While this bollywood designer is known for his extravagant bling and anarkalis, Manish, surprisingly, brought more than that to the forefront in this show. Adorned with Phulkari and Bagh embroidery, Manish continued his run of being an advocate of promoting the Indian crafts on an international circuit through fashion. While his last few shows resided in zari work from kashmir and chikankari from UP, this time around he found his inspiration in Punjab.
Not veering away from his signautre silhouettes, Manish put up an impressive display of craft infused garments. Elongated silhouettes as well as loads of sheer play was incorporated along with the craft weaving it into an contemporary context. Jackets, kurtas and anarkalis for women while men sashayed in bandhgalas and kurtas. In bright and spunky colors, combined with rich mustard yellow, navy blue, deep rust, earthy olive and intense red. Apart from that he just had to have his signature bling in his show, though am glad this time it was toned down. Being a graduate in the discipline of textile design, I felt that craft intervention was commendable in commercializing the craft. Though its about time he has his fun with fashion and plays with a variety of silhouettes too.
Loads of texturization on georgette, net and raw silk was done. However, what caught my eye were two phulkari embroidered shawls, A beige mustard bandhgala paired with a navy blue kurta and deep red turban, the black n white phulkari embroidered kurta (coz it stripped the phulkari off one of its basics i.e. the color), and the long jackets one in deep mustard and ochre tones and other the bright one worn by jacqualine fernandez.
Replacing Sabyasachi in Sanjay Leela Bhansali’s film, Anju Modi’s show by some (read me) was something I wanted to see. Seeing her earlier works, Anju Modi comes across as a traditionalist yet with her contemporary quirks. Its a pity whatever one see of this designer on celebrities, which is usually the bling, one tends to associate it with the designer. Modi however proved she is far from that. The replacement however showed she had potential but hasn’t fallen far from who she replaced.
The collection was a heavy dose of creative patriotism. Titled ‘Steel Mangolia’, the collection was inspired by Indian Military and feminity. Though she did show a few menswear too including a fun elephant printed sherwani, her main focus was womenswear complete with accessories like caps, emblems and the ubiquitous aviator glasses. Though the collection at some occassions did feel like Yousuf Bashir Qureshi’s collection combined with one of Sabyasachi’s earlier shows, Anju Modi did seem to show her own voice as a designer as well.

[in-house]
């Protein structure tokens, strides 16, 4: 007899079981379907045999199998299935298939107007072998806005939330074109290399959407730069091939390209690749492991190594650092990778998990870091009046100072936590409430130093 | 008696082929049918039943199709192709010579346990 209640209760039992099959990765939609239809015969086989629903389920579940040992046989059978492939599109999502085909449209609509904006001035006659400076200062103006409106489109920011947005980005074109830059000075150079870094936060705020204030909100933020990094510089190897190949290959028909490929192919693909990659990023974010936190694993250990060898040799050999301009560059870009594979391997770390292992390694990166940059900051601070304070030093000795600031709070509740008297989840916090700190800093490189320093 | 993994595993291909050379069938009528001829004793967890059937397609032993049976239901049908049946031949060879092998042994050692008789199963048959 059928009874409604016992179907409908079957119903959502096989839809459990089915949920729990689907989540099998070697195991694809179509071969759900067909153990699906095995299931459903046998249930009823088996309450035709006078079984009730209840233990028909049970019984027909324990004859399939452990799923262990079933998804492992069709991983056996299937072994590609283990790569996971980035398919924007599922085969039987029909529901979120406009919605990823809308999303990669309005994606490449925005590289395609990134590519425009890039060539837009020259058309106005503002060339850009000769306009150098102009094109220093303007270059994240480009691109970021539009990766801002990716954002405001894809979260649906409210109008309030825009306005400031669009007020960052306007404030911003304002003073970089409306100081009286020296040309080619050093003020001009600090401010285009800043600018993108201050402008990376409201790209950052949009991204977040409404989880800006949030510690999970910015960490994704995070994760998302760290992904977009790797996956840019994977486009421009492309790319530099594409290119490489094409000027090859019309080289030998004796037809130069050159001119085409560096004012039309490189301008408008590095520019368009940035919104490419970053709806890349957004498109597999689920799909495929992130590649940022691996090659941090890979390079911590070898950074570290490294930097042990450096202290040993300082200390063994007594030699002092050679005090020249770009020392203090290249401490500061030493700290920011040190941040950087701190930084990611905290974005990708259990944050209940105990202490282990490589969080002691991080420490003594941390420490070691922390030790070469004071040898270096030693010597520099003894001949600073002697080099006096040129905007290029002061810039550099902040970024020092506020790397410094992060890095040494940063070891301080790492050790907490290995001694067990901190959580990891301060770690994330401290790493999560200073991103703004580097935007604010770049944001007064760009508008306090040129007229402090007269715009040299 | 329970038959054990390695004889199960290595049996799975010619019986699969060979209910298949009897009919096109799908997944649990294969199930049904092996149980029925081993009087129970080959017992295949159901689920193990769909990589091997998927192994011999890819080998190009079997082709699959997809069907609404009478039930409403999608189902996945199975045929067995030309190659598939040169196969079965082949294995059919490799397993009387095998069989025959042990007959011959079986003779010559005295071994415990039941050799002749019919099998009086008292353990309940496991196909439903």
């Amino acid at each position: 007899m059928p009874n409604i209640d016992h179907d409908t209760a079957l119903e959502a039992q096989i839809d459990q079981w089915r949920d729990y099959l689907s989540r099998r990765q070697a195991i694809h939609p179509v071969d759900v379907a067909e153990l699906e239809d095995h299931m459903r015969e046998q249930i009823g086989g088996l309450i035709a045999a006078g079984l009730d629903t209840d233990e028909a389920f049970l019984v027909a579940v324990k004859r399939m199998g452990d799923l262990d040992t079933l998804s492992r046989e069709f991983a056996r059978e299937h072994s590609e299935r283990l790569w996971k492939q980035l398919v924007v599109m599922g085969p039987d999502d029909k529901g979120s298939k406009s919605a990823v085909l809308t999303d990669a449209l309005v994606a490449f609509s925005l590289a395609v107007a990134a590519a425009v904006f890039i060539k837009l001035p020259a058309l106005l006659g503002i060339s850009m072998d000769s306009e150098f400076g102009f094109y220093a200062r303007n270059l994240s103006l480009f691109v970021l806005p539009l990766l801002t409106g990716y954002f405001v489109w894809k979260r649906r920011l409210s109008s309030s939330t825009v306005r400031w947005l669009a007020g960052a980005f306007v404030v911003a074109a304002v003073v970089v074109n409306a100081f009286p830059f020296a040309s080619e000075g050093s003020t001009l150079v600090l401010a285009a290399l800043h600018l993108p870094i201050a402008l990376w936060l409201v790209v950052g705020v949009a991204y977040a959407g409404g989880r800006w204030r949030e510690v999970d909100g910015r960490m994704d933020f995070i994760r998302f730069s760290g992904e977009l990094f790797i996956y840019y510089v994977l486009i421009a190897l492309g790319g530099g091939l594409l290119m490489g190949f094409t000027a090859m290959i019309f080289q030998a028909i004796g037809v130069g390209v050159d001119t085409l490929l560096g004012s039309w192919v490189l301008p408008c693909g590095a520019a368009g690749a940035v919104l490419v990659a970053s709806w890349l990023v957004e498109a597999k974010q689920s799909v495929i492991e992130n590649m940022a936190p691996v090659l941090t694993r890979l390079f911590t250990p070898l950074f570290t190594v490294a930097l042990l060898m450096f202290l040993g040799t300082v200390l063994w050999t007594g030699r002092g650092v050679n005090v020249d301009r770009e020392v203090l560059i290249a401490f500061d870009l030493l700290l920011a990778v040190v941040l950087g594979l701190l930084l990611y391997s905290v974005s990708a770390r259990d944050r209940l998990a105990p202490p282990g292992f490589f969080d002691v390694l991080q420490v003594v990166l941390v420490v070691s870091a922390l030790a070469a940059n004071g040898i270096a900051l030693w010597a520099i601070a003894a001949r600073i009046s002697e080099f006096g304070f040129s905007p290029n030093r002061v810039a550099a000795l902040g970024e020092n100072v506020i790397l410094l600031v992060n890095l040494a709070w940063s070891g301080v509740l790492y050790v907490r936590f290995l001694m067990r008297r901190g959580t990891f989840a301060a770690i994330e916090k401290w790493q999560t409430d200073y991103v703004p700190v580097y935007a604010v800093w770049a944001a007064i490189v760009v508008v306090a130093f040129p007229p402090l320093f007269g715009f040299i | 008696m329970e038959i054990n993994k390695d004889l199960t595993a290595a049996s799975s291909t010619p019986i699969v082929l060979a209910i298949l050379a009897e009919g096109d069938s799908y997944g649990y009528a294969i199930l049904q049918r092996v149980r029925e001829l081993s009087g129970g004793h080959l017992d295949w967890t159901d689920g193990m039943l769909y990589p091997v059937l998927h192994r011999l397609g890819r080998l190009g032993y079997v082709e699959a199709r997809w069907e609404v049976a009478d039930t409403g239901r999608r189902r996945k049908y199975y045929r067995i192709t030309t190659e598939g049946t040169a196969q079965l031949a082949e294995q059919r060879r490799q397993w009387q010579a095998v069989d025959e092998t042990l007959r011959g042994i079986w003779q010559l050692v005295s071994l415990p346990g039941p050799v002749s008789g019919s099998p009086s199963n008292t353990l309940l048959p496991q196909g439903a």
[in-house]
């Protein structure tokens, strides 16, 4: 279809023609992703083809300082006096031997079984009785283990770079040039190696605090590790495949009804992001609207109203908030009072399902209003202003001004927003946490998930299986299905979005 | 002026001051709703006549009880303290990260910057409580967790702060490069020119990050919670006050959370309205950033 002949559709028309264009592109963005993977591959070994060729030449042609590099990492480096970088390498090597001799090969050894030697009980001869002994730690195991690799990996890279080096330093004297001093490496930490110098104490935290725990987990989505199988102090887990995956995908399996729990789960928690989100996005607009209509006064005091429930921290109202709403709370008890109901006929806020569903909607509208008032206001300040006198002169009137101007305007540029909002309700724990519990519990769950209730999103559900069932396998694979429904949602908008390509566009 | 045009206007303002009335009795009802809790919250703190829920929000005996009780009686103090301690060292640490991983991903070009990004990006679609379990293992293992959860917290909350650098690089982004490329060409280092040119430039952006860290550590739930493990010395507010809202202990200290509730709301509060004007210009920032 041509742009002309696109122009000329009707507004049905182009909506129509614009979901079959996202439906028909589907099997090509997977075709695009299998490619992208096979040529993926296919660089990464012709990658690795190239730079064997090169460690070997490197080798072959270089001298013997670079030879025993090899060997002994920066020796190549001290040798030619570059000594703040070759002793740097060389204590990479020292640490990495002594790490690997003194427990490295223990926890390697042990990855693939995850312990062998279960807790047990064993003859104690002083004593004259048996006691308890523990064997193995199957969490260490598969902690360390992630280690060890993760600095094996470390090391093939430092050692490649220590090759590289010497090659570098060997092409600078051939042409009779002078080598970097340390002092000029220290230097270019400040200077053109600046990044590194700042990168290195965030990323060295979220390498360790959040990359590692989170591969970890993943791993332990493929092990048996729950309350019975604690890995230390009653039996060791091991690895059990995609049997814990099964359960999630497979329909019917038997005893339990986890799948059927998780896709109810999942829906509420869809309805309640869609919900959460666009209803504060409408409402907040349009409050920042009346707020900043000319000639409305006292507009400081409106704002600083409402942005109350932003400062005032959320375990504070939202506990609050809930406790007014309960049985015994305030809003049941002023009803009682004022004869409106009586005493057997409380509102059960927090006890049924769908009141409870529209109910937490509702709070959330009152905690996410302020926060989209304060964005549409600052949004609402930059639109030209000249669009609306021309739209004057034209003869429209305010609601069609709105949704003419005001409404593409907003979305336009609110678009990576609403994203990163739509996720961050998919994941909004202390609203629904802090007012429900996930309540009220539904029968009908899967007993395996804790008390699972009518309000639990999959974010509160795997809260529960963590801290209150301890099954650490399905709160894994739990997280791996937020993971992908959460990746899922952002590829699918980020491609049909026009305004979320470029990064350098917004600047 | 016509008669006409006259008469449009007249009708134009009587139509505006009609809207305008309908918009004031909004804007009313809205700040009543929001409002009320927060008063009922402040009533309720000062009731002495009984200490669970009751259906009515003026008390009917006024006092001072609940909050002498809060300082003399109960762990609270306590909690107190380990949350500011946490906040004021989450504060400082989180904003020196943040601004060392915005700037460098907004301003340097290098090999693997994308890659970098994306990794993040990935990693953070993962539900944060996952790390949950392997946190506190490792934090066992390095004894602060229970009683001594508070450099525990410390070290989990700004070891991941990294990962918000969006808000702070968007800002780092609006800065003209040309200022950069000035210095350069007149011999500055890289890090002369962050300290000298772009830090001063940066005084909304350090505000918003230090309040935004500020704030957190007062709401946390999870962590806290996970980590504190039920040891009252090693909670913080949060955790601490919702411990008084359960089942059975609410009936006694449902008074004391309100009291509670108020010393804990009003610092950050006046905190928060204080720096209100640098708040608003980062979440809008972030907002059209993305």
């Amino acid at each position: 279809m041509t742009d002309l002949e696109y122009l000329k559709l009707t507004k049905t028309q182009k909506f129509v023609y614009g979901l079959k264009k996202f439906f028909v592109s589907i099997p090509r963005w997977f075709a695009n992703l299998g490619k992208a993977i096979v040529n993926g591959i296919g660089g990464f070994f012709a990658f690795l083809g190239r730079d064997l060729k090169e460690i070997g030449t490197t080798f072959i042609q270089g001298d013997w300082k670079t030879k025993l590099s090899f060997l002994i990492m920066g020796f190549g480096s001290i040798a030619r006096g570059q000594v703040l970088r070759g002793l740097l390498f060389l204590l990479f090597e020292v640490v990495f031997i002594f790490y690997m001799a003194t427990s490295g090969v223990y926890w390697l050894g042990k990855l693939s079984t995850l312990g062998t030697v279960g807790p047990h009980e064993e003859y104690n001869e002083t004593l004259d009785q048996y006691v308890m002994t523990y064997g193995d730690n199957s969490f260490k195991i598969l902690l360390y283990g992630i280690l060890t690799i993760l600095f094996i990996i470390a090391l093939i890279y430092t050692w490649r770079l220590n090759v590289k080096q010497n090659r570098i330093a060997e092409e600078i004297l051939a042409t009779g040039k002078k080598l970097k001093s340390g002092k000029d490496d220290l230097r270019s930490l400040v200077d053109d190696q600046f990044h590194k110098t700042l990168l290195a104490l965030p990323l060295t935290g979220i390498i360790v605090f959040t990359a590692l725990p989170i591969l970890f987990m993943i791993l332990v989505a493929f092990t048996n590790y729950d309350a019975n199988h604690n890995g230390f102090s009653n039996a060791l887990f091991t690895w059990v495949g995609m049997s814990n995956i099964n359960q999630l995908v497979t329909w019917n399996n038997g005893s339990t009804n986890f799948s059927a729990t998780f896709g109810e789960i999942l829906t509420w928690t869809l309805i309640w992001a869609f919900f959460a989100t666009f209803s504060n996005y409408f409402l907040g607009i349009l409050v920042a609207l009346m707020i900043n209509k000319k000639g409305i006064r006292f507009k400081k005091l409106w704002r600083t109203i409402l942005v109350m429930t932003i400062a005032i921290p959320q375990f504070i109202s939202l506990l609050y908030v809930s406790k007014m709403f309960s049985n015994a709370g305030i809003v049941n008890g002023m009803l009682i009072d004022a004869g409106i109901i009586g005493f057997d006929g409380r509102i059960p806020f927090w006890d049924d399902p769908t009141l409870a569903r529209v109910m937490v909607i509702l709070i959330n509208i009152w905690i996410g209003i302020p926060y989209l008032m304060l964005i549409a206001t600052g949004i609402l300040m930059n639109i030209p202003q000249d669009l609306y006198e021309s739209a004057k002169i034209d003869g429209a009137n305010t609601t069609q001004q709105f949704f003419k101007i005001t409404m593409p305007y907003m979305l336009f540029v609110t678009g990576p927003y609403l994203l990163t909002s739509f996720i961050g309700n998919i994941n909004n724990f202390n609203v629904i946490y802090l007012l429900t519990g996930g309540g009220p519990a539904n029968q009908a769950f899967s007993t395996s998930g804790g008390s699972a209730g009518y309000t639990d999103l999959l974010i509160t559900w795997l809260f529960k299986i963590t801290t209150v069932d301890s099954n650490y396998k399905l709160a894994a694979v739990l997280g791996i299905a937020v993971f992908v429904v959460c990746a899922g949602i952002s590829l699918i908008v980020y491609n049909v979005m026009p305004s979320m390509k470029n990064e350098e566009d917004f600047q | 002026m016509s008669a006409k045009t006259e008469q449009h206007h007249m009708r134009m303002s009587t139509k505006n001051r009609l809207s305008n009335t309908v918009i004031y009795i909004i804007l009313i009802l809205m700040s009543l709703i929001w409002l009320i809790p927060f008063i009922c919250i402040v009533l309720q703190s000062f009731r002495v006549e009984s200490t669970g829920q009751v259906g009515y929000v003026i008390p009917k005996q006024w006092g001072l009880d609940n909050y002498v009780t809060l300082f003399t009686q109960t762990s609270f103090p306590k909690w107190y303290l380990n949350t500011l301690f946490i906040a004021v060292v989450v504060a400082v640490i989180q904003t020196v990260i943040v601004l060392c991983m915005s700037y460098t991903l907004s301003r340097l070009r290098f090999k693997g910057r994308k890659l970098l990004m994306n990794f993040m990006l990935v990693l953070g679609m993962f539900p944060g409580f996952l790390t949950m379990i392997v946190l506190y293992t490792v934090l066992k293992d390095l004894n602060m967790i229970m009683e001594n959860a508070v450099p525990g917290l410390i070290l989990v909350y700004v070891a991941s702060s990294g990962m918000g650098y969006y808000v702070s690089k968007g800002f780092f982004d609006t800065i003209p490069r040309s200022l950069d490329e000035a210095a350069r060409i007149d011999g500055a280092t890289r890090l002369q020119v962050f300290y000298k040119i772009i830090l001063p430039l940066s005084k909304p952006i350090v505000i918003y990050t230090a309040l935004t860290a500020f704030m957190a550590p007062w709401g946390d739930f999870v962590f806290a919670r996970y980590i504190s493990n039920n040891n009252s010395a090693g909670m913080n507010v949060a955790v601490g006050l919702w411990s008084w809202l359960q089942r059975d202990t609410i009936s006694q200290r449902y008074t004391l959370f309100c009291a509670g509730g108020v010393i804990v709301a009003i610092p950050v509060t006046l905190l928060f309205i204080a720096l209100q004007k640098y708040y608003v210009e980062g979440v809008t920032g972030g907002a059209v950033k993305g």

Bringing on her detailings in the form of embroidery, Modi created embelms and badges over pashmina, chanderi, cotton and Banarsi to show feminity and power in the same breath. Apart from that Modi used a lot of wool and silk too to complete the modern day soldier look, defying gender bias. The color palette comprised of a smooth coexistence of dark maroons, indigos and foliage green to light greys, beiges and ochre tones.
The long jacket-style kurtas with detailing on the lapels and worn over full skirts, structured short jackets over flared woollen pants, the berets and Nehru topis reflected the ethos of the collection. A few looks that were my picks from the collection included an elegant navy pleated embroidered khadi trenchcoat with printed khadi wide legs, a white on white look with a white long jacket paired over a white printed saree. The list also includes a foliage green check wool short jacket teamed with a printed shirt and woolen wide leg pants. From the menswear, a woolen sherwani-esque jacket in fierce maroon stripes paired with green khakis as well as a green check jacket paired with a plain shirt and grey slim trousers were my picks. A special mention to those corset blouses with boleros.
Her effort to give the structured military trend a fresh outlook for pret was commendable since she did it without moving away from feminine clientele and bring sexy to the androgynous.
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One of the most heartfelt projects that I came across. The activities done by Emaan Mahmud and Momin Zafar, who conduct art classes with children on the streets of Karachi every week. Their motivation? The chance to share what they love with other people. One day I would like to see them do it, in person and am sure the experience is going to be nothing less than surreal